PLAINVILLE - Girls from around Greater Hartford will get the chance make and launch rockets, program a robot and use laser technology to map a planet, all as as part of Soar to the Stars, a science experience offered by the Petit Family Foundation and the Space Foundation on Oct. 27.
The goal is to get, and keep, middle school and high school aged girls interested in STEM - science, technology, engineering and math - said state Rep. William A. Petit Jr.
“The dividing point for girls and science seems to be junior high school, and then you lose them,” Petit said. “If you can hook them in, maybe you can keep them.”
The day-long event will take place at the Connecticut Convention Center in Hartford. About 200 girls from around the area, including New Britain, Plainville, Berlin, Southington and Bristol, will be welcome to attend and have a valuable STEM experience through the wonder of space.
Admission is free, but registration is required at Soartothestars.org.
A STEM experience will also be provided for 50 teachers, of any subject, who are interested in honing their skills, said Space Foundation Vice President of Education Bryan DeBates.
“We’ll be able to carry on that effort after we leave by staying in touch with the teachers throughout the year,” DeBates said.
The Space Foundation provides all types of space-related learning activities throughout the country.
The Petit Family Foundation seeks to support girls in the sciences as part of its mission in honoring Jennifer Hawke-Petit and her daughters Hayley, 17, and Michaela, 11, who died during a home invasion in 2007. Petit was badly beaten during the attack, but survived.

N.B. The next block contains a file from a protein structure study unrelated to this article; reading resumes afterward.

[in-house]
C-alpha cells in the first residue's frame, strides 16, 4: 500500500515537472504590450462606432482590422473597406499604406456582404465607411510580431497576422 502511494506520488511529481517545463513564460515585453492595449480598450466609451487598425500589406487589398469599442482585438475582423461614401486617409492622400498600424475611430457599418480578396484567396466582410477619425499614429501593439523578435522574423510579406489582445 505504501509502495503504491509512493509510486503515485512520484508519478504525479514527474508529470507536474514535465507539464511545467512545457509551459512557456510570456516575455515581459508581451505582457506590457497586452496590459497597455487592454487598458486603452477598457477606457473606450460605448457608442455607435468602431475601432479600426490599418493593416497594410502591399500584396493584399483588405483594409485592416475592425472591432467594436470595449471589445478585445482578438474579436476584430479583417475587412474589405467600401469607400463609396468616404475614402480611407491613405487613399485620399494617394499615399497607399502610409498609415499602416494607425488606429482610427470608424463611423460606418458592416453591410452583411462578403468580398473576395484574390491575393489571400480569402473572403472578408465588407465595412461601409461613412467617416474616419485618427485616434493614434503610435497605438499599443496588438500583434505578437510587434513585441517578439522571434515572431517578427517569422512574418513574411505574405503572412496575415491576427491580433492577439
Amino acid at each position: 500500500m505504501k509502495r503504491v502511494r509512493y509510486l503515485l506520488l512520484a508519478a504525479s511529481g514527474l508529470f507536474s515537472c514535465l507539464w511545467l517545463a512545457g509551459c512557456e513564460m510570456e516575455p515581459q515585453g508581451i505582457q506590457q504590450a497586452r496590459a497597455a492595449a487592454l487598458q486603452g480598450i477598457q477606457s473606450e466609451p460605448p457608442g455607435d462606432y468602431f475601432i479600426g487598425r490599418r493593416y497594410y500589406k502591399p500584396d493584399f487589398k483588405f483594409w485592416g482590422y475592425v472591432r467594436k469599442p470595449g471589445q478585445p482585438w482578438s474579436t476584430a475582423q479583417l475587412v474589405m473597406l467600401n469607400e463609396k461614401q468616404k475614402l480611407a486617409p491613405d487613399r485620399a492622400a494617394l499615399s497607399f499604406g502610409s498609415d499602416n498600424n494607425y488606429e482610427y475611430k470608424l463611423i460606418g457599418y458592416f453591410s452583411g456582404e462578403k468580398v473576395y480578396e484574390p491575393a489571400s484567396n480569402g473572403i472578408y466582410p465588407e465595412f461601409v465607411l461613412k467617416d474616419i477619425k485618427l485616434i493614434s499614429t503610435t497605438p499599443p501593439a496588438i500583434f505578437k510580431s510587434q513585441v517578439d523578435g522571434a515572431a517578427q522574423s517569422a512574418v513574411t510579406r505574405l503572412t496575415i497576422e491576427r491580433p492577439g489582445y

The foundation was formed as a tribute to the women and their passions by supporting the education of young people, especially women in the sciences, improving the lives of those affected by chronic illnesses and to support efforts to help those affected by violence.
The day will kick off with breakfast and four STEM experience programs that allow girls to build and launch a straw rocket, learn how to program and drive a robot, use laser technology to map a planet and create a sculpture that lights up and moves by using motors, lights and batteries, DeBates said.
“We use space as the hook to get kids excited about STEM,” DeBates said. “Girls have very low representation in STEM fields,” DeBates added. “By working with the Petit Foundation, we’ll reach out to girls who have never had a STEM experience.”
The event will include a Women in Science Panel with professional women who are in STEM fields. A luncheon compliments of the Petit Family Foundation will feature guest speaker former NASA astronaut Paul Lockhart.
“It important to get the girls excited and like Dr. Petit said, wanting to continue,” DeBates said. “If we can light that spark and keep it going, that’s the goal.”
Lisa Backus can be reached at 860-801-5066 or Lbackus@centralctcommunications.com.